Sounds to me like you were pretty much dead on -- small enough, not too small.

--Rik


Awesome, thanks!
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yeatzee



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PostPosted: Sun May 08, 2011 4:02 pm    Post subject: Reply with quote

Wait when you say it looks like .001 increments do you mean .001 mm or .001"? The latter right?

If I needed to use 2 increments between each shot for that, how high of a magnification can I manage? Im not even at a high magnification yet and im already running out of precision movements? I thought I'd be spinning and spinning the micrometer to get to the focus I wanted between shots Rolling Eyes

edit: I realize I am failing at putting my thoughts into sentences.... I don't know how to say what im thinking Wink
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rjlittlefield
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PostPosted: Sun May 08, 2011 5:24 pm    Post subject: Reply with quote

Quote:
when you say it looks like .001 increments do you mean .001 mm or .001"? The latter right?

Yes, 0.001" per increment. 0.0254 mm = 25.4 µm (microns).

Quote:
I don't know how to say what im thinking

My guess would be that it's something like "Good grief what am I getting myself into?! Shocked "

Well, basically what you're getting yourself into is microscopy without the microscope.

When you shoot something with a DSLR at 10X, it's roughly the same as looking through a 100X microscope. The DOF as far less than paper-thin, as it's easy to appreciate by looking at a piece of paper at 100X and observing that you have to crank the fine focus knob up and down to catch the top and bottom surfaces. In fact the DOF of a typical 10X objective is around 15 microns = 0.015 mm = 0.0006", about 3/5 of one increment on your micrometer, and about 1/5 the thickness of a piece of paper.

At 20X the problem is worse, with DOF around 5 microns = 0.005 mm = 0.0002", about 1/5 of one increment on your micrometer. Probably that's around the practical limit of your micrometer, and you'll find it touchy and annoying. At least I always did, since that's also the limit of the screw table that I used for many years.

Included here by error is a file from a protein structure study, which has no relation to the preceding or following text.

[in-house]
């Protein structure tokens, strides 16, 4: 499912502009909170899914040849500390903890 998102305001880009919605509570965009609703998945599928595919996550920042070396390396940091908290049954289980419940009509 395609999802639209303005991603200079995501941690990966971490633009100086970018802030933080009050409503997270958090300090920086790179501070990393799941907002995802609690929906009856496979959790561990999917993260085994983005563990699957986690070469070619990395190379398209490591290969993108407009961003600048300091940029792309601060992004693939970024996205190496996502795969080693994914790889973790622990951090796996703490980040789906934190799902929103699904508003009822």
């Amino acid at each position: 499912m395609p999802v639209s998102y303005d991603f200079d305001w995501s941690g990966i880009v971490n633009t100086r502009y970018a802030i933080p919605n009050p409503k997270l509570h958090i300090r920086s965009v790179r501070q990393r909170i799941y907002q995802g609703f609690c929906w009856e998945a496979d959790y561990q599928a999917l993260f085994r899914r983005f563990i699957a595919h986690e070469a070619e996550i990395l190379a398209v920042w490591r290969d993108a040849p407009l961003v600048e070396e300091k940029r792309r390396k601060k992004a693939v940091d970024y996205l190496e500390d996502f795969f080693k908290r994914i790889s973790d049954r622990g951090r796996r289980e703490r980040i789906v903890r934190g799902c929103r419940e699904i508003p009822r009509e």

For convenient operation at high magnification, people use microscope focus blocks, which (no surprise!) are designed to make the kind of small movements that are required when looking through microscope objectives. The StackShot rail -- a "simple" screw driven by a stepper motor -- can also work fairly conveniently down to around 1 micron (1 µm = 0.001 mm), due solely to the small angular increments that its motor can move reliably.

I wish I could instantly make you comfortable working in this regime, but I have no idea how to do that. It'll come in time, honest. Smile

--Rik
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ChrisR
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PostPosted: Sun May 08, 2011 6:07 pm    Post subject: Reply with quote

I found it a big help to tape a Loupe over the micrometer, which makes it much easier to do fractions of a tick mark.
And I do too many steps on purpose, if they're tricky to set. That way I'm less ikely to miss, and get a fuzzy band.

NB there's likely to be some "play" in the screw, so if you overshoot, back off more than necessary, and wind up to the point you wanted from the same direction as the other steps.
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SONYNUT



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PostPosted: Sun May 08, 2011 6:17 pm    Post subject: Reply with quote

or this........
http://www.photomacrography.net/forum/viewtopic.php?t=13082&highlight=
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yeatzee



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PostPosted: Sun May 08, 2011 7:23 pm    Post subject: Reply with quote

SONYNUT wrote:
or this........
http://www.photomacrography.net/forum/viewtopic.php?t=13082&highlight=

Could you elaborate more on this? Looks interesting!
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SONYNUT



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PostPosted: Sun May 08, 2011 8:50 pm    Post subject: Reply with quote

take out the screw out of the end of your micrometer and pop on the washer..makes it easier to eyeball positions..i made a 24 16 12 8 6 position /hole..washers..

you can do it with a printed out sticker or something too..I use the 24 position indexer on my mill to drill the holes